That is part of the appeal of the blockchain, which eliminates the “smoke and mirrors” that can sometimes happen with brick and mortar gallery sales where artists don’t know who has purchased their work. The technology is transparent on ownership, allowing artists to benefit from royalties on their own work.

 

 

 

 

 

 

 

“The Original Oculus” by Marc-O-Matic, sold for 4.4 eth ($7,103) on SuperRare 

 

 

 

 

When art as an NFT can be freely shared online, how does that affect the rights of creator and owner? Marc-O-Matic explains, “If you make a sale, the collector cannot redistribute or reproduce the work in any way, including physical copies. The artist cannot either. It’s a 1 of 1 edition. Doing so would defeat the purpose anyway, since the reasoning behind NFTs is artificial scarcity. The artist could, however, share 3D animations through social media and online, so long as they do not sell it again. And, as digital artwork that has been sold gets proliferated online and becomes popular, it actually adds value to the work. The more people who see it, the higher the perceived value.”

 

 

Why do people collect NFTs? “Everyone has their own drive when collecting,” says the artist. “Some like to buy art at a lower price, and flip it later, so that it pays off as an investment. Others are genuine collectors who see the value of digital assets. They understand that as we dive deeper into a digital world with immersive tech, having NFTs in place offers them importance as owners.”

 

Commissions are also a huge part of this space, as awareness of the investment value of digital collectibles increases. Companies are having NFTs made specifically for them that support their brand. The NBA recently dropped a series of collectible packs of player trading cards that has exploded in popularity. This opportunity to monetize is crossing industries and will increase in the foreseeable future.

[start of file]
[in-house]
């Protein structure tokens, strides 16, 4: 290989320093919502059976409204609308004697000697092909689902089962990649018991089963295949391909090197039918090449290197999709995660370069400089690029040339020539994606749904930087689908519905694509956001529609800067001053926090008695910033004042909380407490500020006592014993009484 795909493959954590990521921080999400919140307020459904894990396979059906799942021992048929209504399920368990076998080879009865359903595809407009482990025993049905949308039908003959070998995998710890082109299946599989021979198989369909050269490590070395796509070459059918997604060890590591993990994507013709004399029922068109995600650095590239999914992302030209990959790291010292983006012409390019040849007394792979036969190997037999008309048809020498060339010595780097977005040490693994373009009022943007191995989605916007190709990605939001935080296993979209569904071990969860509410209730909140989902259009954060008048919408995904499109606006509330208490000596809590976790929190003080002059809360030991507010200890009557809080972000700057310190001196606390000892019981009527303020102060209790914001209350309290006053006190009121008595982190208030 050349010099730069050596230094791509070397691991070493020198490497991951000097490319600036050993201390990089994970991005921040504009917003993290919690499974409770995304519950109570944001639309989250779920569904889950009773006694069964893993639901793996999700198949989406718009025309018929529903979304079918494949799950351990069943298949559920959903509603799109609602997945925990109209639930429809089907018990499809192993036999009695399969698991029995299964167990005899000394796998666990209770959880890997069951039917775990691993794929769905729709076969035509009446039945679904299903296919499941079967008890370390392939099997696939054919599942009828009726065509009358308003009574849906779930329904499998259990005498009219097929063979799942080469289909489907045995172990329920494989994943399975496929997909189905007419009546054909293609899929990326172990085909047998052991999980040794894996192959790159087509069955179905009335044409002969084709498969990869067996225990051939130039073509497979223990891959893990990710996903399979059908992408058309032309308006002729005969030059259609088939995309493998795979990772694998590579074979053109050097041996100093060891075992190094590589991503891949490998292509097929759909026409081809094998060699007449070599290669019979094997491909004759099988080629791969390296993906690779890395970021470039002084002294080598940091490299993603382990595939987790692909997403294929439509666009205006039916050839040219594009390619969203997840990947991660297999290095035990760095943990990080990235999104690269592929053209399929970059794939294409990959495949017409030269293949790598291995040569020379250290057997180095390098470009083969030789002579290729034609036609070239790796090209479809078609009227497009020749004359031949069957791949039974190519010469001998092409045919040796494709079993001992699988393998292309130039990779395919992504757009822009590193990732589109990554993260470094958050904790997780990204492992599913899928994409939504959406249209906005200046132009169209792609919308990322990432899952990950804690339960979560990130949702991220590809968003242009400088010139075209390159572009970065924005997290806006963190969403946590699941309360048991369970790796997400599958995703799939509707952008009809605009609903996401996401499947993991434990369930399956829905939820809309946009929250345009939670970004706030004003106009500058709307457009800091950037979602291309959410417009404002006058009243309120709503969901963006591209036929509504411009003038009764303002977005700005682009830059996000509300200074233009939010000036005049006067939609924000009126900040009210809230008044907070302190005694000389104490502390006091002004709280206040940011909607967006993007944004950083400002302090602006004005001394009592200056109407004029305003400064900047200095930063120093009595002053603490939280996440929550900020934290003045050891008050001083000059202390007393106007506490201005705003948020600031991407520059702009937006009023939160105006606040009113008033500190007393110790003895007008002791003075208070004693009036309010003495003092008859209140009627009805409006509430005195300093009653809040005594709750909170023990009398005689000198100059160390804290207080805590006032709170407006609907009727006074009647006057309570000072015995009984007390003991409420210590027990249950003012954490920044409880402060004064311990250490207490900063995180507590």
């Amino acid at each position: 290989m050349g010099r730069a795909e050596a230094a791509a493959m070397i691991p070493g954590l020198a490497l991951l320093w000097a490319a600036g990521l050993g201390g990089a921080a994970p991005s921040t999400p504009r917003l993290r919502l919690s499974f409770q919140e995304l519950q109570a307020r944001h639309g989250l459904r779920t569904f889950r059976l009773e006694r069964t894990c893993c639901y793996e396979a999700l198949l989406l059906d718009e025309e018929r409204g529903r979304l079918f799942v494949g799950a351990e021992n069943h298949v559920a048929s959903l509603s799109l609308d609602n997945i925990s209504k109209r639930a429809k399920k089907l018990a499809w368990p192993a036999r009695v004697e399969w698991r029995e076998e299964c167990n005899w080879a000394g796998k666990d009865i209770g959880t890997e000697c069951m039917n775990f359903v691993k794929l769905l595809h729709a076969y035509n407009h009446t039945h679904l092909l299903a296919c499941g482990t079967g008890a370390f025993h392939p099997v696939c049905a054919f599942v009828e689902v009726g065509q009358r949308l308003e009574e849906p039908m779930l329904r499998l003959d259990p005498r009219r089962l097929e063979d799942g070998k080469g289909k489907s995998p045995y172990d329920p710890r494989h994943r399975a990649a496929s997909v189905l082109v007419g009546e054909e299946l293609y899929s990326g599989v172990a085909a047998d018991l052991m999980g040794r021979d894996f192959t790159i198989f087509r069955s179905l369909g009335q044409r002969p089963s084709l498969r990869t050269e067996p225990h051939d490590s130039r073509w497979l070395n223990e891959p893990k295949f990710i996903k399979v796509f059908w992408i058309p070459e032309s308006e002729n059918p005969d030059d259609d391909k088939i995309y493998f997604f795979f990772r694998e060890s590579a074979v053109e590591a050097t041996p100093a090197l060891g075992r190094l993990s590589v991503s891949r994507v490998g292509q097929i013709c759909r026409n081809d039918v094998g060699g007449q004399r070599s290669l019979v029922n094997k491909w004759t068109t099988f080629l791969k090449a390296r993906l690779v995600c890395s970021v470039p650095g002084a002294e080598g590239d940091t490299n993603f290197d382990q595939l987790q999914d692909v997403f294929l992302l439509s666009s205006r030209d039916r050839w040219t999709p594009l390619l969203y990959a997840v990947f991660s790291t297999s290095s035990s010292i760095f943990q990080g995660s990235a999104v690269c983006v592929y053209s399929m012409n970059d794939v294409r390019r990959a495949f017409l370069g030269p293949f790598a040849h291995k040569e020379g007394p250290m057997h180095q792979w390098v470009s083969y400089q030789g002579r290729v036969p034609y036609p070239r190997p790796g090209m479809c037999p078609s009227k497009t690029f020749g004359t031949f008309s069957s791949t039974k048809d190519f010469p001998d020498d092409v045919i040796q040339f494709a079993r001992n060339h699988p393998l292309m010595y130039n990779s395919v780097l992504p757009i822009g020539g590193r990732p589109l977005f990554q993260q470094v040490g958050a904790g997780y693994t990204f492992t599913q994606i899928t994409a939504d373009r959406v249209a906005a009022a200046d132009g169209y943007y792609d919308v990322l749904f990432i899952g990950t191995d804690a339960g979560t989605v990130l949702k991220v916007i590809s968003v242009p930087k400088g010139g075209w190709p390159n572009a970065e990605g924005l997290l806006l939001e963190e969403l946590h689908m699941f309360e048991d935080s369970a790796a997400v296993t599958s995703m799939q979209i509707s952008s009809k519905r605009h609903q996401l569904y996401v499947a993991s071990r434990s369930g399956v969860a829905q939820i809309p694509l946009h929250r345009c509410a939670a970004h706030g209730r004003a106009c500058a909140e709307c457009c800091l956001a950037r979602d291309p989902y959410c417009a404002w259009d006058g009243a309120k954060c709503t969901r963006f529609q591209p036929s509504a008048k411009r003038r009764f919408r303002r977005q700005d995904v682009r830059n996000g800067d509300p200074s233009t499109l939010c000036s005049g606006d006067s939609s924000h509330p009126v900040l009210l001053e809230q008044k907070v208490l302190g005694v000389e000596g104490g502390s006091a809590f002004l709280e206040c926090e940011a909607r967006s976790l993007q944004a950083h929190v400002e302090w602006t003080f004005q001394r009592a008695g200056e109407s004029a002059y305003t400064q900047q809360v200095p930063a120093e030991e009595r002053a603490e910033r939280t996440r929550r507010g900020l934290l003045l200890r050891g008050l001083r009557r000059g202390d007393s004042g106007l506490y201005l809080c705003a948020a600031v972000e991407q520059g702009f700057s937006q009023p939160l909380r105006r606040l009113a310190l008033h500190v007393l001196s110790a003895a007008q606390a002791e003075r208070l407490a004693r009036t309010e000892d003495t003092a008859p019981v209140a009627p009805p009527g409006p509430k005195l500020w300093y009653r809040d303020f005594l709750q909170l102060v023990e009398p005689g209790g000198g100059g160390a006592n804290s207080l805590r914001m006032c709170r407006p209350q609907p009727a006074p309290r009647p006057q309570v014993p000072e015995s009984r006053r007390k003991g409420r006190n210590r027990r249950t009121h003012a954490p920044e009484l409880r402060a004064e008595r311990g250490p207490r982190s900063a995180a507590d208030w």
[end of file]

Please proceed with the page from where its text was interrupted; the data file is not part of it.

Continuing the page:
CLICK  HERE   TO  LISTEN:

 

 

 

 

NFTs may have other functions included within them, above and beyond just the art. There are multiple uses, such as unlocking another world inside of a piece of art. Marc-O-Matic poses a potential use, saying “An emerging musician can create tracks with interactive visuals. Imagine purchasing a track of music as an NFT that includes an embedded interview with the artist or something else special. That may be originally purchased for $50.00 but could be worth thousands of dollars when they are famous.”

 

If an artist wanted to get involved in the Crypto Art market, how would they begin? He lays out several steps. “First, do your research in order to understand this new world, how it works, and what the value is. I recommend an article titled The NFT Bible published by Open Sea. It offers a breakdown of the history of tokens, the reasoning behind them, and what makes them so unique and special.”

 

 

The next step is to get set up. “You will need a crypto wallet, which is where you store your currencies, and how you conduct transactions,” he says. “It also is a key to unlock your account on certain platforms. So if I was going to sell a work on SuperRare, I need a wallet to unlock my account. Each wallet has a unique address, and I would use that address to distribute art on that platform. Metamask is one of the more popular wallets to use.”

 

 

Artists who want to sell would also need to acquire cryptocurrency in the form of Ethereum. This allows you to pay gas fees to process and validate transactions, and also to receive payment in the currency, to be held in your cryptocurrency wallet.

 

 

In order to find a platform to list your NFTs, you will need to evaluate those options. Some are curated, requiring a submission process and subsequent approval. Others (such as Rarible and Open Sea) do not. Then, upload your art and start trading!

 

 

 

 

Want to stay current on cutting edge business articles from Artsy Shark, plus artist features, and an invitation to the next Call for Artists? Subscribe to twice-monthly Updates, and get a free e-book on Where to Sell Art Online right now!